Globe Editorial

In-state rates for all Mass. kids, even if they lack legal status

July 31, 2011

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CHILDREN WHO were brought to the United States illegally are hardly responsible for their status, and Governor Patrick is right to press for a bill allowing them to pay the in-state rate at public universities. These young people are not an immediate target of federal immigration officials. Therefore, they are almost certain to stay here, and should be given the opportunity to pursue higher education. All of Massachusetts would benefit from the higher taxes they would pay as educated workers.

By all rights, these kids should be offered legal status. In every meaningful sense they are Americans. But the federal government has failed repeatedly to enact a comprehensive immgration-reform bill. The stormy political winds swirling around the immigration issue have also served to block the DREAM Act, which would provide a path to citizenship for illegal immigrant children who go to college or the military.

Michael Widmer, president of the Massachusetts Taxpayers Foundation, rejects the idea that offering the lower in-state tuition rate to these young people would cost Massachusetts money. He projects a boost to state revenues if students who are now priced out of college earn a chance to enroll at the resident rate, which is generally about half that of the nonresident rate. Illegal immigrants, notes Widmer, are not eligible for state financial aid.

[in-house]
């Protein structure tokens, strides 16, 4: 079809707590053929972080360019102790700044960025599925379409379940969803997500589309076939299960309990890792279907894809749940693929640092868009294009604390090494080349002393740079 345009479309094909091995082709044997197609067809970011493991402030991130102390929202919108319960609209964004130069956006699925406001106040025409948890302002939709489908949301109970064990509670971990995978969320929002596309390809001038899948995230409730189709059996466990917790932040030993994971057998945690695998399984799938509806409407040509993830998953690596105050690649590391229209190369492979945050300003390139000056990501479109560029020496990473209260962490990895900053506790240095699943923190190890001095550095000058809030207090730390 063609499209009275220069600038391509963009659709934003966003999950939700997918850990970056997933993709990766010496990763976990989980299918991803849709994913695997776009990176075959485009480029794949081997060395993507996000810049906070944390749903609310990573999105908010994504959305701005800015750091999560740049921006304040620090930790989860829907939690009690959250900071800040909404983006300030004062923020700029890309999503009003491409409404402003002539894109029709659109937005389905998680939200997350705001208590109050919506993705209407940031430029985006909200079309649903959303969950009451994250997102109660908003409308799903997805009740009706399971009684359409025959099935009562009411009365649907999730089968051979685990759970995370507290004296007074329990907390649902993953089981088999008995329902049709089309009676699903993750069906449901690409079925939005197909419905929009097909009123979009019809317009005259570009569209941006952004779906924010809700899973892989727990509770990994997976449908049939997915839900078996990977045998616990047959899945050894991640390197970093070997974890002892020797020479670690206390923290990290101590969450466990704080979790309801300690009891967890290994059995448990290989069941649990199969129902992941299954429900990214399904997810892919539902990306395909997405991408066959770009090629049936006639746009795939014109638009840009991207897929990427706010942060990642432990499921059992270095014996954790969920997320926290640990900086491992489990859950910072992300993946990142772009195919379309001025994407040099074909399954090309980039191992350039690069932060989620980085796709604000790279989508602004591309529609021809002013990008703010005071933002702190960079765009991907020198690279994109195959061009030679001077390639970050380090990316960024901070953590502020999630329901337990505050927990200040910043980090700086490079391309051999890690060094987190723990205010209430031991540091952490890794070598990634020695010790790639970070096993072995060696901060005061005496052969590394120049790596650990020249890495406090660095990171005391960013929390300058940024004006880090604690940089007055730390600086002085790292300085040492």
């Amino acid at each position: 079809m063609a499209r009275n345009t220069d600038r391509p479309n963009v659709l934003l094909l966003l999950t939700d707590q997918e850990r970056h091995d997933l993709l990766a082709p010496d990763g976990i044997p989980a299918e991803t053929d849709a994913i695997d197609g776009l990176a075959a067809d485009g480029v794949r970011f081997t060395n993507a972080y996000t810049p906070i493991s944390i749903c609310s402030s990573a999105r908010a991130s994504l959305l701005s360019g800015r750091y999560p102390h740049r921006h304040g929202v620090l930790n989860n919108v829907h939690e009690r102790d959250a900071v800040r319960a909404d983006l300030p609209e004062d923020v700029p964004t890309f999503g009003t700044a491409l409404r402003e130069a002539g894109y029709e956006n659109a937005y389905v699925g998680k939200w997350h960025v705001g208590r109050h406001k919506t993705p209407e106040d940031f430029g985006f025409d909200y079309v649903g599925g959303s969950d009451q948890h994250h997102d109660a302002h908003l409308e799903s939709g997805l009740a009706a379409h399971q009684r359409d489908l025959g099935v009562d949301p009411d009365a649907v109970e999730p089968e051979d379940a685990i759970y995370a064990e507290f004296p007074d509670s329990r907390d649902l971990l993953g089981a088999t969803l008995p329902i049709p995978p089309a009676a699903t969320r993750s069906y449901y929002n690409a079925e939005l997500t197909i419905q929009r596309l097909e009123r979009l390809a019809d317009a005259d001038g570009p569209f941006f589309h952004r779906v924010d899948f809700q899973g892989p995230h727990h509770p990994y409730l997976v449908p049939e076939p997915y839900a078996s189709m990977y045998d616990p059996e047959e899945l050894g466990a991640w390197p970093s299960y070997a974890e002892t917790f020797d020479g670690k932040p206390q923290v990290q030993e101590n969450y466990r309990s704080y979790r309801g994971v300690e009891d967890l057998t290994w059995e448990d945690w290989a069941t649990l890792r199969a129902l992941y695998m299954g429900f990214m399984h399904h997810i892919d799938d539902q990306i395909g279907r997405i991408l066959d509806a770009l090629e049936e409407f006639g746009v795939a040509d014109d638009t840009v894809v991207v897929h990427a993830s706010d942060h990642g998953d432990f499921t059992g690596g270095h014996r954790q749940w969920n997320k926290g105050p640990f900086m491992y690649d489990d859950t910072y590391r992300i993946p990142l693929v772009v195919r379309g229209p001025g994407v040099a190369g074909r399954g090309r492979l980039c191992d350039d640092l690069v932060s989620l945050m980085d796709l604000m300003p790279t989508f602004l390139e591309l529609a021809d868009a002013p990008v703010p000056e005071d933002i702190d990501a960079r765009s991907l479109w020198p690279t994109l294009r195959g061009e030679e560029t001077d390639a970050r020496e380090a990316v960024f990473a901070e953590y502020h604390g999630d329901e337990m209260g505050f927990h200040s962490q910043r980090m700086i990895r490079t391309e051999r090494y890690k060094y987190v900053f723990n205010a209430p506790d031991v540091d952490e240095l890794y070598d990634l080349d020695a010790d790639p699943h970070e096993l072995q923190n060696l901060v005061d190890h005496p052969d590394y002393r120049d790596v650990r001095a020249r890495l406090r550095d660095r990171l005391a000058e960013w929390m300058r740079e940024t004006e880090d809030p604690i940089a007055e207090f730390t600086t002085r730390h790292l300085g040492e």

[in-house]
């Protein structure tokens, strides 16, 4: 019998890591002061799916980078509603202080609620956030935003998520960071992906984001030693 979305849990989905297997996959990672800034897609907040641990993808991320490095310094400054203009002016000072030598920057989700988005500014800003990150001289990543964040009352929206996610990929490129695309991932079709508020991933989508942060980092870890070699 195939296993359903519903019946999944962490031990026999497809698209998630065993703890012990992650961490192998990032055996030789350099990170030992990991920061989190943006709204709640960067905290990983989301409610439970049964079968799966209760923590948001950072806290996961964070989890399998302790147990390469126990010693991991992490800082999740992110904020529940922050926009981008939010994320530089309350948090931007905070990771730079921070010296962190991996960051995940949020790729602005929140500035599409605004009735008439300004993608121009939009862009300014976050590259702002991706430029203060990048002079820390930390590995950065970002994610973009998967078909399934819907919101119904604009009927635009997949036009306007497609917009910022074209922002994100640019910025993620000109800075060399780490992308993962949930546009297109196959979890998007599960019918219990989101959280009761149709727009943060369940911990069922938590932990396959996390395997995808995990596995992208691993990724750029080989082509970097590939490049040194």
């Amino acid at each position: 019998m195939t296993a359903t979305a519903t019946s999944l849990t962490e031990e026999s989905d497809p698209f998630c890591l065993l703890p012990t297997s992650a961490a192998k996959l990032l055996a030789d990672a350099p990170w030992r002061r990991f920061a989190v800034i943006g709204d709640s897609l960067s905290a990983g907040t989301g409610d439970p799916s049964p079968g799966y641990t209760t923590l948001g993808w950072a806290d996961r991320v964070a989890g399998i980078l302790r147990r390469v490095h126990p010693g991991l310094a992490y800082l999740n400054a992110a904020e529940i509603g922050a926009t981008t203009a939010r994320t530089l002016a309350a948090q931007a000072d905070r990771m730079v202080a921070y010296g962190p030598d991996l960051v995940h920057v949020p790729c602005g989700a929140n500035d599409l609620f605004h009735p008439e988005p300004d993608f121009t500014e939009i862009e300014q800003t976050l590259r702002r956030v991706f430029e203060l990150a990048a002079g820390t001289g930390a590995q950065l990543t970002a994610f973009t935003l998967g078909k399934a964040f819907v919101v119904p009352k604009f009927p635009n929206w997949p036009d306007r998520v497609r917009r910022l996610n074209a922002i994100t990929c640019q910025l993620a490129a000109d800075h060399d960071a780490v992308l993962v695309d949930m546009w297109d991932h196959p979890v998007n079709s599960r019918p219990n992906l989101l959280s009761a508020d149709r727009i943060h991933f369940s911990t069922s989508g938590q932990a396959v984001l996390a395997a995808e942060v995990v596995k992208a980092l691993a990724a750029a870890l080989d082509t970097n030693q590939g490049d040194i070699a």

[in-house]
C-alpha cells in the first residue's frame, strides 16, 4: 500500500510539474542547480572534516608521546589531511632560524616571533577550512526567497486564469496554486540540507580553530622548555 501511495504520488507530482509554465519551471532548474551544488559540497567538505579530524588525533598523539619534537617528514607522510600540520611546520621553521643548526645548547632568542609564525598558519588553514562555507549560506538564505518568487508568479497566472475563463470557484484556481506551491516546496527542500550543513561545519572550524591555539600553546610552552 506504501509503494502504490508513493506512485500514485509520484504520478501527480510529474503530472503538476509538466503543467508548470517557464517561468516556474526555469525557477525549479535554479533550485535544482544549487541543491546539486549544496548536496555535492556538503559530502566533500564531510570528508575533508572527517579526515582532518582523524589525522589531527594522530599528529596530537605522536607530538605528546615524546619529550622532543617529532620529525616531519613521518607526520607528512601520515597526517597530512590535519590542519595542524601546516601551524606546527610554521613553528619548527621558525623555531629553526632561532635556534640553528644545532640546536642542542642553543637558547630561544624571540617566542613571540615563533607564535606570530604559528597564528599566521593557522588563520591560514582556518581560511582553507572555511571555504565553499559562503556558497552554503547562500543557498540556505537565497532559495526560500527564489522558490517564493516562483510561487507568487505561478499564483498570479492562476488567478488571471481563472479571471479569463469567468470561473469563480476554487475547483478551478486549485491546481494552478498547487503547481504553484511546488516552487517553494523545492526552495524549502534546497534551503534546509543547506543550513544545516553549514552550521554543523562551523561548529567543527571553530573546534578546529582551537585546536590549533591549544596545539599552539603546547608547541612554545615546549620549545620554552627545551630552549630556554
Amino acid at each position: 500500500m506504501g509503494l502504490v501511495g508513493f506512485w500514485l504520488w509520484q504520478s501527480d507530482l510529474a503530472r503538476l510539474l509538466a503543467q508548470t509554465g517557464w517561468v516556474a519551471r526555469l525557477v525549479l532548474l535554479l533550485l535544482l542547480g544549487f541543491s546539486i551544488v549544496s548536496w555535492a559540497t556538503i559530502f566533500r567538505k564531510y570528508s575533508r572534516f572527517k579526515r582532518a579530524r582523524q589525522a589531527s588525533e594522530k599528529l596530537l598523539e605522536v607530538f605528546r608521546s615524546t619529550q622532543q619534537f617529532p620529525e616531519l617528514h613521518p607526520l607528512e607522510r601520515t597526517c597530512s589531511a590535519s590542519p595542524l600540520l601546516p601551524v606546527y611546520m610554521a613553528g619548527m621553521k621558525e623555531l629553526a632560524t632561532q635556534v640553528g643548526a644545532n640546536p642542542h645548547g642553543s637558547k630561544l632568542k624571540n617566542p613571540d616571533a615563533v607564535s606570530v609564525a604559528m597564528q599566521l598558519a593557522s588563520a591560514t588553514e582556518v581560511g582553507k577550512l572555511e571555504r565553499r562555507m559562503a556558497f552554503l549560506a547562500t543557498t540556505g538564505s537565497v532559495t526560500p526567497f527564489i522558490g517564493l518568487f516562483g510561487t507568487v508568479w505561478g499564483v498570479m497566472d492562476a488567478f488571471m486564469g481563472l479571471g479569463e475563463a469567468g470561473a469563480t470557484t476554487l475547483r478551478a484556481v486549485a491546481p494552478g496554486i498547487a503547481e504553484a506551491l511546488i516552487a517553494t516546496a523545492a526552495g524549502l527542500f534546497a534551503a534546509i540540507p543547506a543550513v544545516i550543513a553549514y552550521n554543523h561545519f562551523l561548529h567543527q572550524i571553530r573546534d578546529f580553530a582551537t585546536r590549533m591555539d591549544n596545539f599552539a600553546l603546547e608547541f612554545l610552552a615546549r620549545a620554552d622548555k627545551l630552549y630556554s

Moreover, while an estimated 14,000 children under age 18 in Massachusetts are undocumented, the simple fact is that the US Immigration and Customs Enforcement agency is not trying to track them down and deport them. ICE has its hands full trying to round up illegal immigrants who commit violent crimes. In a June memorandum, the agency instructed its agents to use “prosecutorial discretion’’ consistent with ICE’s enforcement priorities. Illegal immigrants who came here as young children and high school graduates who are pursuing higher education are not high-priority candidates for “detention space’’ and “removal assets,’’ according to the memo.

Meanwhile, the DREAM Act is likely to pass once other immigration measures are sorted out, so the great likelihood is that they will end up American citizens anyway. So they may as well go to state college with their high school classmates, graduate, get jobs, and pay taxes. The Internal Revenue Service, after all, is only too happy to issue them a taxpayer identification number.

All these inconsistencies drive some opponents of illegal immigration to distraction. But America is paying the price for failing to deal realistically and intelligently with the issue of illegal immigration, thereby creating a shadow community of well over 10 million people. Taking an enforcement-only approach may sound good politically, but the country has limited resources to spend on enforcement and deportations. And if anybody deserves a break, it’s children who were brought here at a young age and grew up thinking they were proper Americans.